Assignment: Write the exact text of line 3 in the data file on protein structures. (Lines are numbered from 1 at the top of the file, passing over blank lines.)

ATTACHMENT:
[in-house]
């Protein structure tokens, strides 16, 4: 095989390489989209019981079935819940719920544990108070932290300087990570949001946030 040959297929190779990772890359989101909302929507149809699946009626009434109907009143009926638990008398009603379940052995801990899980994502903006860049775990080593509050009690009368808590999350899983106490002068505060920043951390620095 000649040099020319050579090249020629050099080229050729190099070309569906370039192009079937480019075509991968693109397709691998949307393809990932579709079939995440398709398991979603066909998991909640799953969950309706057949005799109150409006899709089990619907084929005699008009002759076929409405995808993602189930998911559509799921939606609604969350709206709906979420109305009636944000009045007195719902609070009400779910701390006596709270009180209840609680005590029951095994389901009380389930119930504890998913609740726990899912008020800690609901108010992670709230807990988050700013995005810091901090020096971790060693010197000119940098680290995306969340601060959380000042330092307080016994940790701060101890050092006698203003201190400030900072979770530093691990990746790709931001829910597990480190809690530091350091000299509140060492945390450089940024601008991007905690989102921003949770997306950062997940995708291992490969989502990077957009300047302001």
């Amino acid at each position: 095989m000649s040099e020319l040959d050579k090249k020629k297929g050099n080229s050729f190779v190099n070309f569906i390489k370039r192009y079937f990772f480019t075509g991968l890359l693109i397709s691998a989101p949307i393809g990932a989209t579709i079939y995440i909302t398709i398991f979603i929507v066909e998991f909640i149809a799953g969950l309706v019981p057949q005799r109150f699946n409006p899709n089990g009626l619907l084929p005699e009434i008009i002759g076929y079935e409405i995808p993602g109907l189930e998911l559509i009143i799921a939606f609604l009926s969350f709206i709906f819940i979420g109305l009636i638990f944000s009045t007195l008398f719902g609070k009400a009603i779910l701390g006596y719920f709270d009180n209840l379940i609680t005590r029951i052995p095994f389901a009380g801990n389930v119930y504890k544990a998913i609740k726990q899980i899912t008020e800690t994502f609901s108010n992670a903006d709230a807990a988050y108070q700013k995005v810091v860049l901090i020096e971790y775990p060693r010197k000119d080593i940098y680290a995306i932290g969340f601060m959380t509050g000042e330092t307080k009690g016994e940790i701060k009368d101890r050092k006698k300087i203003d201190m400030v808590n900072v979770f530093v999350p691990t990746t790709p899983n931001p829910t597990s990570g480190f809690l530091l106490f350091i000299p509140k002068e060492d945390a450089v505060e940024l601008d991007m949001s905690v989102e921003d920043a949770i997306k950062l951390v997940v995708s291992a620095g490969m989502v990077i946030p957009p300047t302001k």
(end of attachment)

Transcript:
């Amino acid at each position: 095989m000649s040099e020319l040959d050579k090249k020629k297929g050099n080229s050729f190779v190099n070309f569906i390489k370039r192009y079937f990772f480019t075509g991968l890359l693109i397709s691998a989101p949307i393809g990932a989209t579709i079939y995440i909302t398709i398991f979603i929507v066909e998991f909640i149809a799953g969950l309706v019981p057949q005799r109150f699946n409006p899709n089990g009626l619907l084929p005699e009434i008009i002759g076929y079935e409405i995808p993602g109907l189930e998911l559509i009143i799921a939606f609604l009926s969350f709206i709906f819940i979420g109305l009636i638990f944000s009045t007195l008398f719902g609070k009400a009603i779910l701390g006596y719920f709270d009180n209840l379940i609680t005590r029951i052995p095994f389901a009380g801990n389930v119930y504890k544990a998913i609740k726990q899980i899912t008020e800690t994502f609901s108010n992670a903006d709230a807990a988050y108070q700013k995005v810091v860049l901090i020096e971790y775990p060693r010197k000119d080593i940098y680290a995306i932290g969340f601060m959380t509050g000042e330092t307080k009690g016994e940790i701060k009368d101890r050092k006698k300087i203003d201190m400030v808590n900072v979770f530093v999350p691990t990746t790709p899983n931001p829910t597990s990570g480190f809690l530091l106490f350091i000299p509140k002068e060492d945390a450089v505060e940024l601008d991007m949001s905690v989102e921003d920043a949770i997306k950062l951390v997940v995708s291992a620095g490969m989502v990077i946030p957009p300047t302001k």